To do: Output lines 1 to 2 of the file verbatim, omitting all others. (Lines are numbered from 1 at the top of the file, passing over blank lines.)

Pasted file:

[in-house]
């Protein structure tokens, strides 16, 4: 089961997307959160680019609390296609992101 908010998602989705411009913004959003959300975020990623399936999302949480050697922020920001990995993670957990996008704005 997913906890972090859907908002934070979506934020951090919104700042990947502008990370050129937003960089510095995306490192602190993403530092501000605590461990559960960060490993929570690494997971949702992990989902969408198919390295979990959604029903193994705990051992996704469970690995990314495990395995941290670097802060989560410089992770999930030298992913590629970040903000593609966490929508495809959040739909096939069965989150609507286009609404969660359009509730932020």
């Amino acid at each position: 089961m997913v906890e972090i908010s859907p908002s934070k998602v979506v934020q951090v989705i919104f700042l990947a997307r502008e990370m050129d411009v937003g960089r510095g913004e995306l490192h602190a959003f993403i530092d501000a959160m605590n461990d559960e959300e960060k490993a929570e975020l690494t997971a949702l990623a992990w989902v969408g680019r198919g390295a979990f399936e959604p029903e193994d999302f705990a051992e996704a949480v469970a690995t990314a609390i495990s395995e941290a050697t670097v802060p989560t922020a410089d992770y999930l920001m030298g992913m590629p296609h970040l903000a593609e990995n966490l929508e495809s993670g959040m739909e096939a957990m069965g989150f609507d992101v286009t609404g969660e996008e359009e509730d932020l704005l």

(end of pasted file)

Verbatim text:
[in-house]
């Protein structure tokens, strides 16, 4: 089961997307959160680019609390296609992101 908010998602989705411009913004959003959300975020990623399936999302949480050697922020920001990995993670957990996008704005 997913906890972090859907908002934070979506934020951090919104700042990947502008990370050129937003960089510095995306490192602190993403530092501000605590461990559960960060490993929570690494997971949702992990989902969408198919390295979990959604029903193994705990051992996704469970690995990314495990395995941290670097802060989560410089992770999930030298992913590629970040903000593609966490929508495809959040739909096939069965989150609507286009609404969660359009509730932020």